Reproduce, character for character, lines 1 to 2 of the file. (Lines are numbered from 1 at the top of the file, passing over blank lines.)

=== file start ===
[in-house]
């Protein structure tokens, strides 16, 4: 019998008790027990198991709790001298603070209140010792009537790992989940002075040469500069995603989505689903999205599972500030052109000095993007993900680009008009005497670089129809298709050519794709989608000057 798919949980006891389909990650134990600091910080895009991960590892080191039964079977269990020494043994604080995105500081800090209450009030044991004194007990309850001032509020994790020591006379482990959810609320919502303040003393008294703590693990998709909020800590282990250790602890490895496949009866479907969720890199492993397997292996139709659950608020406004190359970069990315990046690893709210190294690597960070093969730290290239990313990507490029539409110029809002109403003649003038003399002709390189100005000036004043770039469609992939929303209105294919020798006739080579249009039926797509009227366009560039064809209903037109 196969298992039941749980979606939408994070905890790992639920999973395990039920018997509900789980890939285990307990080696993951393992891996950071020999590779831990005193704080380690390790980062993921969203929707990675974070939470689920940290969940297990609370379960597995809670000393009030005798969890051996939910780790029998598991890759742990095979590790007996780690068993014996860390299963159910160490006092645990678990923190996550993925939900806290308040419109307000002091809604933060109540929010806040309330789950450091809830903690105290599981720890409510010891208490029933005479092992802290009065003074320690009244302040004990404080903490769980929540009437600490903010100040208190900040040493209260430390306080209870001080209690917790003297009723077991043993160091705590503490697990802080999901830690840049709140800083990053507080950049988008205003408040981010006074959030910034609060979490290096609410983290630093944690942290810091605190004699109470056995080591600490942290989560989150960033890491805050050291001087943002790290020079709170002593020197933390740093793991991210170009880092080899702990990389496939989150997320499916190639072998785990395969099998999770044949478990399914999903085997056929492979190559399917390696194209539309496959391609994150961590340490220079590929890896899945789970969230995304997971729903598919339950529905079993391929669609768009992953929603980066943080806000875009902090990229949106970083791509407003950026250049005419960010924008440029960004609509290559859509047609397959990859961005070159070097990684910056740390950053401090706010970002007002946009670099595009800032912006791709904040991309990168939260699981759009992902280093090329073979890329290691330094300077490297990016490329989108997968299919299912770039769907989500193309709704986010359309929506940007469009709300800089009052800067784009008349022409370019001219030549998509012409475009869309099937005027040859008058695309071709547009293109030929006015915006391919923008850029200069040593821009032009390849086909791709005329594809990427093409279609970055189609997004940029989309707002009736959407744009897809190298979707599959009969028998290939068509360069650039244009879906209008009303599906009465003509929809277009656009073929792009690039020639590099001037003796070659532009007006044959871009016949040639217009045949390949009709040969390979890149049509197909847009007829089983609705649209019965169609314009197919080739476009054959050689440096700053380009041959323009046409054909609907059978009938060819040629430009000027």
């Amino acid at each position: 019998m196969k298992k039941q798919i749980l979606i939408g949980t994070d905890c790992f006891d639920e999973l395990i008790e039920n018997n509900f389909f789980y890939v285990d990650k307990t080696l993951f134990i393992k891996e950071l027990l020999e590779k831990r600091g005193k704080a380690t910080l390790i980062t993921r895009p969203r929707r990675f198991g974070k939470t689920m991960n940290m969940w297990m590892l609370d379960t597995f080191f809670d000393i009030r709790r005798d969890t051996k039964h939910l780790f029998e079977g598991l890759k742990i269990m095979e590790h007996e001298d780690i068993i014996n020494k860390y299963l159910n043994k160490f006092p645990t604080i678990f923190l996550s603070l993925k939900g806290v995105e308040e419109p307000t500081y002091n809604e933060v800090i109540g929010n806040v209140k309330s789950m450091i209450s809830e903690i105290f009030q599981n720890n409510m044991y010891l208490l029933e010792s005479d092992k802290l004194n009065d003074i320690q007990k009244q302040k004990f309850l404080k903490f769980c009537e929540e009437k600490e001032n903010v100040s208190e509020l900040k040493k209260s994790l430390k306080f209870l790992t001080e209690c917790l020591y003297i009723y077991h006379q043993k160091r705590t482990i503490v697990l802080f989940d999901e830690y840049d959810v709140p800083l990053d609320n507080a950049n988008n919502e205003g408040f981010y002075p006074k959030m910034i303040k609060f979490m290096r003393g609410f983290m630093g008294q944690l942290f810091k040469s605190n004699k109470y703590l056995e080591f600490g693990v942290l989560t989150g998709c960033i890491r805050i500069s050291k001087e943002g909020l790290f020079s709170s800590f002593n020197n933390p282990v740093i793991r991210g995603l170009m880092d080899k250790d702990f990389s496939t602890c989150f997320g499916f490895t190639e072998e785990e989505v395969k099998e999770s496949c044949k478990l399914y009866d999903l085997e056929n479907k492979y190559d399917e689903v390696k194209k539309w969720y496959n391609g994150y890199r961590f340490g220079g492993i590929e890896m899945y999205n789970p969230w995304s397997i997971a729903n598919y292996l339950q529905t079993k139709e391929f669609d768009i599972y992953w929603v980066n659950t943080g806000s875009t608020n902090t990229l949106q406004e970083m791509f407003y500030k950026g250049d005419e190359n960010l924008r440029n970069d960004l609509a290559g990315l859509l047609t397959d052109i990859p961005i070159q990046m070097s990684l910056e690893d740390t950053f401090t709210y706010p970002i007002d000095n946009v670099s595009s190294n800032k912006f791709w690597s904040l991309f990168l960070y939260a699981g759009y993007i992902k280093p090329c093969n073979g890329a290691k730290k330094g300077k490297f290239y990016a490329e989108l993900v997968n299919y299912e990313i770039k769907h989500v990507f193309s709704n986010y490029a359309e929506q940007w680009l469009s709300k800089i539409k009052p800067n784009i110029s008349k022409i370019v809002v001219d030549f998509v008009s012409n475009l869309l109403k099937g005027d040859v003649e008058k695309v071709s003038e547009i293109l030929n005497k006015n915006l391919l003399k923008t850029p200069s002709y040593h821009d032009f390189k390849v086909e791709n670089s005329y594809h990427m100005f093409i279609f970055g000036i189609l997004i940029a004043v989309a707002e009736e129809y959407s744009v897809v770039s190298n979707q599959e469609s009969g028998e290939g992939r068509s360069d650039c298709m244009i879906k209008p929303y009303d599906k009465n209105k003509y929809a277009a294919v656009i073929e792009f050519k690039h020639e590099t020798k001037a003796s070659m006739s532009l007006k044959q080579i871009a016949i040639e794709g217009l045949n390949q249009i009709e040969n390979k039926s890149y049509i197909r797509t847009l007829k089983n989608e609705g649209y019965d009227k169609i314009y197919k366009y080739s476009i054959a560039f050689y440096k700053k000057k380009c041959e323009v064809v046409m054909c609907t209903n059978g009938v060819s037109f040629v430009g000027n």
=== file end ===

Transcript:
[in-house]
């Protein structure tokens, strides 16, 4: 019998008790027990198991709790001298603070209140010792009537790992989940002075040469500069995603989505689903999205599972500030052109000095993007993900680009008009005497670089129809298709050519794709989608000057 798919949980006891389909990650134990600091910080895009991960590892080191039964079977269990020494043994604080995105500081800090209450009030044991004194007990309850001032509020994790020591006379482990959810609320919502303040003393008294703590693990998709909020800590282990250790602890490895496949009866479907969720890199492993397997292996139709659950608020406004190359970069990315990046690893709210190294690597960070093969730290290239990313990507490029539409110029809002109403003649003038003399002709390189100005000036004043770039469609992939929303209105294919020798006739080579249009039926797509009227366009560039064809209903037109 196969298992039941749980979606939408994070905890790992639920999973395990039920018997509900789980890939285990307990080696993951393992891996950071020999590779831990005193704080380690390790980062993921969203929707990675974070939470689920940290969940297990609370379960597995809670000393009030005798969890051996939910780790029998598991890759742990095979590790007996780690068993014996860390299963159910160490006092645990678990923190996550993925939900806290308040419109307000002091809604933060109540929010806040309330789950450091809830903690105290599981720890409510010891208490029933005479092992802290009065003074320690009244302040004990404080903490769980929540009437600490903010100040208190900040040493209260430390306080209870001080209690917790003297009723077991043993160091705590503490697990802080999901830690840049709140800083990053507080950049988008205003408040981010006074959030910034609060979490290096609410983290630093944690942290810091605190004699109470056995080591600490942290989560989150960033890491805050050291001087943002790290020079709170002593020197933390740093793991991210170009880092080899702990990389496939989150997320499916190639072998785990395969099998999770044949478990399914999903085997056929492979190559399917390696194209539309496959391609994150961590340490220079590929890896899945789970969230995304997971729903598919339950529905079993391929669609768009992953929603980066943080806000875009902090990229949106970083791509407003950026250049005419960010924008440029960004609509290559859509047609397959990859961005070159070097990684910056740390950053401090706010970002007002946009670099595009800032912006791709904040991309990168939260699981759009992902280093090329073979890329290691330094300077490297990016490329989108997968299919299912770039769907989500193309709704986010359309929506940007469009709300800089009052800067784009008349022409370019001219030549998509012409475009869309099937005027040859008058695309071709547009293109030929006015915006391919923008850029200069040593821009032009390849086909791709005329594809990427093409279609970055189609997004940029989309707002009736959407744009897809190298979707599959009969028998290939068509360069650039244009879906209008009303599906009465003509929809277009656009073929792009690039020639590099001037003796070659532009007006044959871009016949040639217009045949390949009709040969390979890149049509197909847009007829089983609705649209019965169609314009197919080739476009054959050689440096700053380009041959323009046409054909609907059978009938060819040629430009000027």